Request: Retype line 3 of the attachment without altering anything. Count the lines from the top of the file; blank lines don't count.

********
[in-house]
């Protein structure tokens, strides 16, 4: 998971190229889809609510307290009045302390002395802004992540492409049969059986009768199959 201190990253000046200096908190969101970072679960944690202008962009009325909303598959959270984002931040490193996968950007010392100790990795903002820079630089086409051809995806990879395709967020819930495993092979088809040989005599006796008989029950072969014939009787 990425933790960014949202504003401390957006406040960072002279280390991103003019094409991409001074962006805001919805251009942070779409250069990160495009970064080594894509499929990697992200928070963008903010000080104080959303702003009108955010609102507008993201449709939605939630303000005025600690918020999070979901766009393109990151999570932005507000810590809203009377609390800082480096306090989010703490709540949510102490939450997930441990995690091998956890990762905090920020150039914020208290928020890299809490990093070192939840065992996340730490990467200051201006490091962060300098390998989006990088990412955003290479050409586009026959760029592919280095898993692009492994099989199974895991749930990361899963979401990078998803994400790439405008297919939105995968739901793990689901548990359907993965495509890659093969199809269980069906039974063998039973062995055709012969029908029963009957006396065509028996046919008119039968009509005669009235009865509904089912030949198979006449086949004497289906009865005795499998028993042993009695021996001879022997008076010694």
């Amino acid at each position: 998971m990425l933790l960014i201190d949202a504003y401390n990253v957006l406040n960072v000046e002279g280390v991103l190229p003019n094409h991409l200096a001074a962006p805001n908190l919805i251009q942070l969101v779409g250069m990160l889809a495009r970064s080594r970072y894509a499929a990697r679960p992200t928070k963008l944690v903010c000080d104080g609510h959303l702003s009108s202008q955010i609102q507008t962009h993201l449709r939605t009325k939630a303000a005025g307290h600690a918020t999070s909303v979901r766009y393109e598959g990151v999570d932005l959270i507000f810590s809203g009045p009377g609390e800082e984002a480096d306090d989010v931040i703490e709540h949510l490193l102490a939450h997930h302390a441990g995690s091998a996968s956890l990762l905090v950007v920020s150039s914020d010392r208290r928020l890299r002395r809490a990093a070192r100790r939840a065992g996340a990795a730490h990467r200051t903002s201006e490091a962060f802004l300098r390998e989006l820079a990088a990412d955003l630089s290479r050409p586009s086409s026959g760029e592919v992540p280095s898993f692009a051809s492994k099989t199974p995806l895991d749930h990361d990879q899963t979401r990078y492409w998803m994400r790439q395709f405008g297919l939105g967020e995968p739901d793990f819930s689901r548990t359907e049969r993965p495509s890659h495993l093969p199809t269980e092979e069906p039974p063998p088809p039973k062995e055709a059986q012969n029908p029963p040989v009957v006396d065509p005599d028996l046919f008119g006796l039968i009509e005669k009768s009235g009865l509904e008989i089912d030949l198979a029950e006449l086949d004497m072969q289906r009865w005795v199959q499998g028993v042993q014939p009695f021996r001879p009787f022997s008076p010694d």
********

């Amino acid at each position: 998971m990425l933790l960014i201190d949202a504003y401390n990253v957006l406040n960072v000046e002279g280390v991103l190229p003019n094409h991409l200096a001074a962006p805001n908190l919805i251009q942070l969101v779409g250069m990160l889809a495009r970064s080594r970072y894509a499929a990697r679960p992200t928070k963008l944690v903010c000080d104080g609510h959303l702003s009108s202008q955010i609102q507008t962009h993201l449709r939605t009325k939630a303000a005025g307290h600690a918020t999070s909303v979901r766009y393109e598959g990151v999570d932005l959270i507000f810590s809203g009045p009377g609390e800082e984002a480096d306090d989010v931040i703490e709540h949510l490193l102490a939450h997930h302390a441990g995690s091998a996968s956890l990762l905090v950007v920020s150039s914020d010392r208290r928020l890299r002395r809490a990093a070192r100790r939840a065992g996340a990795a730490h990467r200051t903002s201006e490091a962060f802004l300098r390998e989006l820079a990088a990412d955003l630089s290479r050409p586009s086409s026959g760029e592919v992540p280095s898993f692009a051809s492994k099989t199974p995806l895991d749930h990361d990879q899963t979401r990078y492409w998803m994400r790439q395709f405008g297919l939105g967020e995968p739901d793990f819930s689901r548990t359907e049969r993965p495509s890659h495993l093969p199809t269980e092979e069906p039974p063998p088809p039973k062995e055709a059986q012969n029908p029963p040989v009957v006396d065509p005599d028996l046919f008119g006796l039968i009509e005669k009768s009235g009865l509904e008989i089912d030949l198979a029950e006449l086949d004497m072969q289906r009865w005795v199959q499998g028993v042993q014939p009695f021996r001879p009787f022997s008076p010694d």